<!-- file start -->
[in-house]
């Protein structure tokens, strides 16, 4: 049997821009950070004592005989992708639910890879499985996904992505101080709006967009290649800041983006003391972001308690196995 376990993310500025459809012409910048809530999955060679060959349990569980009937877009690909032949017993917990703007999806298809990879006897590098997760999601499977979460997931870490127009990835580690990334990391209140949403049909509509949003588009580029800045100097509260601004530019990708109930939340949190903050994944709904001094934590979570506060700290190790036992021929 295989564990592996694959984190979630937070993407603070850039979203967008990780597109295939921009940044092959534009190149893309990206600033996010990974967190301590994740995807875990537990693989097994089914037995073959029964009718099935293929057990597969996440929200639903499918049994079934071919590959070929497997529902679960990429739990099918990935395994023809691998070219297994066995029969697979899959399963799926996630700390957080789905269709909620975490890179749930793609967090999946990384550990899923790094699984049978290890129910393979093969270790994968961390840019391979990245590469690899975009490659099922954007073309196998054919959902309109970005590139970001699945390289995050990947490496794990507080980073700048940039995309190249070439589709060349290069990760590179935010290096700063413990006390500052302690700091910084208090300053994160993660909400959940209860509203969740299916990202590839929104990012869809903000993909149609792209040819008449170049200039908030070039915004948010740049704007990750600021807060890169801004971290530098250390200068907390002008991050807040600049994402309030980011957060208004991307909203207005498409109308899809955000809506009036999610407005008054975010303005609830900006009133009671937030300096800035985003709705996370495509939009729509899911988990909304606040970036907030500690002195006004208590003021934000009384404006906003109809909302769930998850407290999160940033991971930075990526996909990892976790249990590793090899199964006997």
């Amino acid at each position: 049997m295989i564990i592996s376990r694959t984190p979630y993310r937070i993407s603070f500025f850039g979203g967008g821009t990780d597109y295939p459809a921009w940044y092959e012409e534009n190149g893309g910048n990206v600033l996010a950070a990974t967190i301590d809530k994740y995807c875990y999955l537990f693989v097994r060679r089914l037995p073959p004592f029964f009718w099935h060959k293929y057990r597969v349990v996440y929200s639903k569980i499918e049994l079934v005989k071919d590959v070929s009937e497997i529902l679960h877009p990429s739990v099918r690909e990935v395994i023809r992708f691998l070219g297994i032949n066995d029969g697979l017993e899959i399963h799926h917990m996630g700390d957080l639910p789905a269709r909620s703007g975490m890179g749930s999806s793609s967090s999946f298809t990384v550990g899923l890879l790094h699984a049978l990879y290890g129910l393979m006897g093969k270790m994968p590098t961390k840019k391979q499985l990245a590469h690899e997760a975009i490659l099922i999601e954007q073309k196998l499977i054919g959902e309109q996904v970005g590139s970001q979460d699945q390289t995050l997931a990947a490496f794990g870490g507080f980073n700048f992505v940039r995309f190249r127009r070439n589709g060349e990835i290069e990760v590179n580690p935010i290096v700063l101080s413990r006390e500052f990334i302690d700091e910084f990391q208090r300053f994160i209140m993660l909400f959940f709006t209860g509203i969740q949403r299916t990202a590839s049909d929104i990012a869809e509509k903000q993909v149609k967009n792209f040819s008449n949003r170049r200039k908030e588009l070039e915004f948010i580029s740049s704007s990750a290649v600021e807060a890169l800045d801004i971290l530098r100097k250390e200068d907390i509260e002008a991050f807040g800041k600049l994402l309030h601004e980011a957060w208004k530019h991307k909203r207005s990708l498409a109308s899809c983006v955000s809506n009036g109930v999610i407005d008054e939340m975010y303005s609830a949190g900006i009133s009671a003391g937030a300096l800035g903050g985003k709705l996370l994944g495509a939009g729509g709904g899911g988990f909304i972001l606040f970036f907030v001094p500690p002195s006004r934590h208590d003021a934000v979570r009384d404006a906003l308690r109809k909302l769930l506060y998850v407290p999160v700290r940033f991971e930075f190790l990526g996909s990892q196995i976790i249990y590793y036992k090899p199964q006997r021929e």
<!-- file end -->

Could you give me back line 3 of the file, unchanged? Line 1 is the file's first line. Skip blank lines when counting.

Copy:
């Amino acid at each position: 049997m295989i564990i592996s376990r694959t984190p979630y993310r937070i993407s603070f500025f850039g979203g967008g821009t990780d597109y295939p459809a921009w940044y092959e012409e534009n190149g893309g910048n990206v600033l996010a950070a990974t967190i301590d809530k994740y995807c875990y999955l537990f693989v097994r060679r089914l037995p073959p004592f029964f009718w099935h060959k293929y057990r597969v349990v996440y929200s639903k569980i499918e049994l079934v005989k071919d590959v070929s009937e497997i529902l679960h877009p990429s739990v099918r690909e990935v395994i023809r992708f691998l070219g297994i032949n066995d029969g697979l017993e899959i399963h799926h917990m996630g700390d957080l639910p789905a269709r909620s703007g975490m890179g749930s999806s793609s967090s999946f298809t990384v550990g899923l890879l790094h699984a049978l990879y290890g129910l393979m006897g093969k270790m994968p590098t961390k840019k391979q499985l990245a590469h690899e997760a975009i490659l099922i999601e954007q073309k196998l499977i054919g959902e309109q996904v970005g590139s970001q979460d699945q390289t995050l997931a990947a490496f794990g870490g507080f980073n700048f992505v940039r995309f190249r127009r070439n589709g060349e990835i290069e990760v590179n580690p935010i290096v700063l101080s413990r006390e500052f990334i302690d700091e910084f990391q208090r300053f994160i209140m993660l909400f959940f709006t209860g509203i969740q949403r299916t990202a590839s049909d929104i990012a869809e509509k903000q993909v149609k967009n792209f040819s008449n949003r170049r200039k908030e588009l070039e915004f948010i580029s740049s704007s990750a290649v600021e807060a890169l800045d801004i971290l530098r100097k250390e200068d907390i509260e002008a991050f807040g800041k600049l994402l309030h601004e980011a957060w208004k530019h991307k909203r207005s990708l498409a109308s899809c983006v955000s809506n009036g109930v999610i407005d008054e939340m975010y303005s609830a949190g900006i009133s009671a003391g937030a300096l800035g903050g985003k709705l996370l994944g495509a939009g729509g709904g899911g988990f909304i972001l606040f970036f907030v001094p500690p002195s006004r934590h208590d003021a934000v979570r009384d404006a906003l308690r109809k909302l769930l506060y998850v407290p999160v700290r940033f991971e930075f190790l990526g996909s990892q196995i976790i249990y590793y036992k090899p199964q006997r021929e």